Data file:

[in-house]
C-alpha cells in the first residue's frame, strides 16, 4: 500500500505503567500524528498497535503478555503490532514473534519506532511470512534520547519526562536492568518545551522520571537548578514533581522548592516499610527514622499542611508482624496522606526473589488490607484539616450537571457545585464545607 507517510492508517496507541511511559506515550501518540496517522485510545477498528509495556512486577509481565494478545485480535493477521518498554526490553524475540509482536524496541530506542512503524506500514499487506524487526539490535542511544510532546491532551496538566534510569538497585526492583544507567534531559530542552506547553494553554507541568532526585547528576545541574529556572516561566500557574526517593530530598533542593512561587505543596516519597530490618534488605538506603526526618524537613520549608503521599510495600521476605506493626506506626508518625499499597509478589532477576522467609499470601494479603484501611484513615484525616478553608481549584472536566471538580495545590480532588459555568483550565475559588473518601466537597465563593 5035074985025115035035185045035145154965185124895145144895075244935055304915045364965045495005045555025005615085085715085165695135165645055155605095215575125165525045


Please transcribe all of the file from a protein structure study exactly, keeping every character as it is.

[in-house]
C-alpha cells in the first residue's frame, strides 16, 4: 500500500505503567500524528498497535503478555503490532514473534519506532511470512534520547519526562536492568518545551522520571537548578514533581522548592516499610527514622499542611508482624496522606526473589488490607484539616450537571457545585464545607 507517510492508517496507541511511559506515550501518540496517522485510545477498528509495556512486577509481565494478545485480535493477521518498554526490553524475540509482536524496541530506542512503524506500514499487506524487526539490535542511544510532546491532551496538566534510569538497585526492583544507567534531559530542552506547553494553554507541568532526585547528576545541574529556572516561566500557574526517593530530598533542593512561587505543596516519597530490618534488605538506603526526618524537613520549608503521599510495600521476605506493626506506626508518625499499597509478589532477576522467609499470601494479603484501611484513615484525616478553608481549584472536566471538580495545590480532588459555568483550565475559588473518601466537597465563593 5035074985025115035035185045035145154965185124895145144895075244935055304915045364965045495005045555025005615085085715085165695135165645055155605095215575125165525045